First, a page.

Sonia Barasa, one of the 2022 PAMCA-MalariaGEN Bioinformatics Fellows, is a brilliant young scientist on a mission to tackle malaria. She's always been fascinated by the mosquitoes that carry malaria, and she's determined to use the latest genomic approaches to understand them. In this blog, she describes her experience with her first rotation of the fellowship.
The Bioinformatics Trainer Fellowship at PAMCA, in collaboration with the Genomic Surveillance Unit (GSU) at the Wellcome Sanger Institute, captivated my interest due to its unique combination of vector and malaria genomics. I became aware of the opportunity shortly after I had completed my MSc thesis, and it struck me that this was the best time to go for such an intense training in bioinformatics in order to contribute to providing solutions to current challenges in malaria vector control. I am fascinated by the potential of genomics to unravel the complexities of malaria transmission, vector biology, and host-parasite interactions. An opportunity to collaborate with esteemed researchers, engage in cutting-edge genomic projects, and play a pivotal role in training and mentoring aspiring bioinformaticians in vector and malaria genomics is incredibly exciting.
Through the fellowship program, I have been able to learn about a wide range of topics in vector control, all of which are geared towards enhancing the capacity for bioinformatics to support vector genomics work in Africa for malaria control and elimination. When I first joined the program, I had lots of questions about how things would turn out and the experiences that would come along with the training. It has only been a few months, but the learning has been so invaluable and fulfilling, and I am absolutely loving it. The fellowship involves rotations on different aspects of bioinformatics,including data analysis, data curation, variant calling pipelines, and scientific computing, all of which happen within the Vector Team of the GSU at the Wellcome Sanger Institute.
During the data analysis rotation (which I recently completed) my greatest highlight has been the personalised training. I got a chance to interact more closely with Dr. Alistair Miles, Dr. Christopher Clarkson, and the whole vector genomics surveillance team at Sanger. Both Chris and Alistair have a wealth of expertise in malaria vector genomics that they have been more than willing to share with us as fellows. Throughout the rotation, they not only offered guidance and great insights on how to navigate the data analysis tools, but have also shared their experiences on how they have managed to excel and thrive, something that I found very inspiring.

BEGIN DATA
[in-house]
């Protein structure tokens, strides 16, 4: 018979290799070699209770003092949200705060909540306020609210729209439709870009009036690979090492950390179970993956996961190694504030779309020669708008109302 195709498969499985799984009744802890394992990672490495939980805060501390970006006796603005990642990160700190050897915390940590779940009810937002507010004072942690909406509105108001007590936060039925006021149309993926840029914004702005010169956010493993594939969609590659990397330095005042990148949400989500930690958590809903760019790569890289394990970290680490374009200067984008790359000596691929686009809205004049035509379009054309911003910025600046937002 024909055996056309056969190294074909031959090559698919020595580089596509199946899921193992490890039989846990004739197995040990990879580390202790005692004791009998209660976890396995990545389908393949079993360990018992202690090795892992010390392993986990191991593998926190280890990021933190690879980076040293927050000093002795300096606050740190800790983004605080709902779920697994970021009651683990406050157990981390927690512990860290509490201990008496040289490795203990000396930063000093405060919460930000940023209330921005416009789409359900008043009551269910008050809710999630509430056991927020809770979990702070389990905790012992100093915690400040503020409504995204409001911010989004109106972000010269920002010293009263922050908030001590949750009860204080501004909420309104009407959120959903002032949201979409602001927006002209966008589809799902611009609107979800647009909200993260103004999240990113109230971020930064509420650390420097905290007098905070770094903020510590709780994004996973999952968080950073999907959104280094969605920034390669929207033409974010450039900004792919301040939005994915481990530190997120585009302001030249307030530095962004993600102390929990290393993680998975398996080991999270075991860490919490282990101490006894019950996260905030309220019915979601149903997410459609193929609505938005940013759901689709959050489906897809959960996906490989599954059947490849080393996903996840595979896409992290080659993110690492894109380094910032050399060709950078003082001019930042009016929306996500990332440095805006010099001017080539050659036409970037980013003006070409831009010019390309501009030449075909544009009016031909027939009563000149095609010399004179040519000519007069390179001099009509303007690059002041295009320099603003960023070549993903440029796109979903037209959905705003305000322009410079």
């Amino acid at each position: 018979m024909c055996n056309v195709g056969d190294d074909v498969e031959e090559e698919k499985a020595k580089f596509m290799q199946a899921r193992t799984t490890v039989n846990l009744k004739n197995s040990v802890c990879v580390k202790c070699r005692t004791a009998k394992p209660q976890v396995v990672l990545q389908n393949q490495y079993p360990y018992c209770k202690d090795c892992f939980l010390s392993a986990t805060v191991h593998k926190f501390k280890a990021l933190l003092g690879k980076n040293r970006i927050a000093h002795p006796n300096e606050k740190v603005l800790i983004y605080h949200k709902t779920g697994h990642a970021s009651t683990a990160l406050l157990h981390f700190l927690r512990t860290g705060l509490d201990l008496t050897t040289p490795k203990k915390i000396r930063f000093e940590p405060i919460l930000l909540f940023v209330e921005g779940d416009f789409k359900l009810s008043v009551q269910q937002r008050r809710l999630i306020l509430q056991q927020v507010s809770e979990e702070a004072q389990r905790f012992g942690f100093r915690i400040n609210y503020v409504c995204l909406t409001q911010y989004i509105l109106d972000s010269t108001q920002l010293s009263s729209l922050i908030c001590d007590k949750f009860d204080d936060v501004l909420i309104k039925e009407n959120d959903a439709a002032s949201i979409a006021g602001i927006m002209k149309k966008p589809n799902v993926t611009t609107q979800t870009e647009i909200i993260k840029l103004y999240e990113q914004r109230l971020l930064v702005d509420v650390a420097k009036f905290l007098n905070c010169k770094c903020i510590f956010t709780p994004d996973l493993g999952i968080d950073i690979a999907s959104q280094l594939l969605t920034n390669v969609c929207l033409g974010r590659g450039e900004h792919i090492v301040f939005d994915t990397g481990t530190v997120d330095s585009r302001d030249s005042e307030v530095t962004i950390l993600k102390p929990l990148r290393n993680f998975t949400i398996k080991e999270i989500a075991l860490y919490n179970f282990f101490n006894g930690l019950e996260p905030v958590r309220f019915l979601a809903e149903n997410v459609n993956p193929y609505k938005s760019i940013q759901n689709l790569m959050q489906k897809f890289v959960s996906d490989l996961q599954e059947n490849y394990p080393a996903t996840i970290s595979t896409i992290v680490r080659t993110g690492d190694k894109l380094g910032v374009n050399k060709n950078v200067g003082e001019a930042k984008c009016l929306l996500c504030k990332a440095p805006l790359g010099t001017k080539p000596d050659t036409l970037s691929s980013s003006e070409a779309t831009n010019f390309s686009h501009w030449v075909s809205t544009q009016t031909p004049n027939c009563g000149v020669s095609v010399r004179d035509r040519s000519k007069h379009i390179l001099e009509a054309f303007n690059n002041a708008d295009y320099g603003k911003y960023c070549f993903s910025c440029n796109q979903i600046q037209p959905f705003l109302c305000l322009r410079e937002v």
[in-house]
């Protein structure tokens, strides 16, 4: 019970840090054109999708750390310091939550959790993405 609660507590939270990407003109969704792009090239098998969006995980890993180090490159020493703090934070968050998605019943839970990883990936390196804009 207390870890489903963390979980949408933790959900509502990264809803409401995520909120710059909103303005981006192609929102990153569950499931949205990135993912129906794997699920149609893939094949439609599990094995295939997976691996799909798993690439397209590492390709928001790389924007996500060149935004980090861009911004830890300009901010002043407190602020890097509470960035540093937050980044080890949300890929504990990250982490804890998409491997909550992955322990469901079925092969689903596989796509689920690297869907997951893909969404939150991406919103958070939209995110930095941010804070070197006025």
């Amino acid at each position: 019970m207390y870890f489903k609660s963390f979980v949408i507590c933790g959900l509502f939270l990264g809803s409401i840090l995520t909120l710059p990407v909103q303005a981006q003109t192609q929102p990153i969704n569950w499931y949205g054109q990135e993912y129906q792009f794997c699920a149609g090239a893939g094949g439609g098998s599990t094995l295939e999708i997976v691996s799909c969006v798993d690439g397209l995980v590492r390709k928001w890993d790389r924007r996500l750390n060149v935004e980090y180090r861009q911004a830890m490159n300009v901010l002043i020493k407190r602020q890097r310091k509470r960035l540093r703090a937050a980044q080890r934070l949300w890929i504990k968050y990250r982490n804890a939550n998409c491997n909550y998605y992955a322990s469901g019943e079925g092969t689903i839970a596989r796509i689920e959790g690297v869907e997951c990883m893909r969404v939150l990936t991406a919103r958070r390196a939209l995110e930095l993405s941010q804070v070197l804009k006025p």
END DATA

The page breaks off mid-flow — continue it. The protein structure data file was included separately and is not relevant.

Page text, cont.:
The data analysis rotation has also offered me an opportunity to have a feel of what real world challenges in malaria vector control are. For instance, I was able to work on the analysis of Democratic Republic of Congo sequenced Anopheles species, and generated useful insights on the trends of insecticide resistance by the malaria vectors, which is currently a huge threat to malaria vector control efforts. The ability to work with real data and generate new knowledge that can help answer questions on important topics such as population structure of malaria vectors, patterns and mechanisms of insecticide resistance, genetic diversity among sequenced mosquito populations, finding evidence of connectedness between the mosquitoes through adaptive gene flow, as well as identifying new regions under selection, have all made me appreciate more the potential of genomic tools in offering solutions to the current challenges in vector genomics.
Besides the great learning opportunity, the rotation on data analysis has also provided me with a platform to network with other professionals in different scientific fields, especially during discussions at the focus working groups, which is something I found very useful. Over the past couple of months, I have been able to learn and interact with various team members in a highly innovative environment and contribute to discussions more confidently. I have also had a chance to attend some interesting bioinformatics conferences; for instance, a recent one on Applied Bioinformatics and Public health Microbiology provided me with a deeper understanding of the genomics field. Having completed the data analysis rotation, I can confidently say that I have been able to gain a comprehensive understanding of the MalariaGEN data package, tools, and functions. These have been useful in generating essential outputs for making vector control decisions. What is even more important to me is that I got to do the actual analysis, building hands-on experience with a variety of software tools and techniques. It’s exciting to be able to apply my knowledge to real-world problems.
In general, being a Bioinformatics Trainer Fellow at PAMCA and the Sanger Institute has been extremely helpful in my career development as an early-career bioinformatics scientist. The fellowship provides exceptional training in malaria genomics and emphasises building the right skills and knowledge to contribute to malaria research. Through the first part of the fellowship, I have also been able to develop valuable interpersonal skills and improve on my ability to contribute more effectively to teamwork and collaborations. Without a doubt, the rotation has been very rewarding with lots of lessons learnt along the sides. I am excited about the fellowship, especially the fact that I get to challenge myself to learn new aspects in vector control.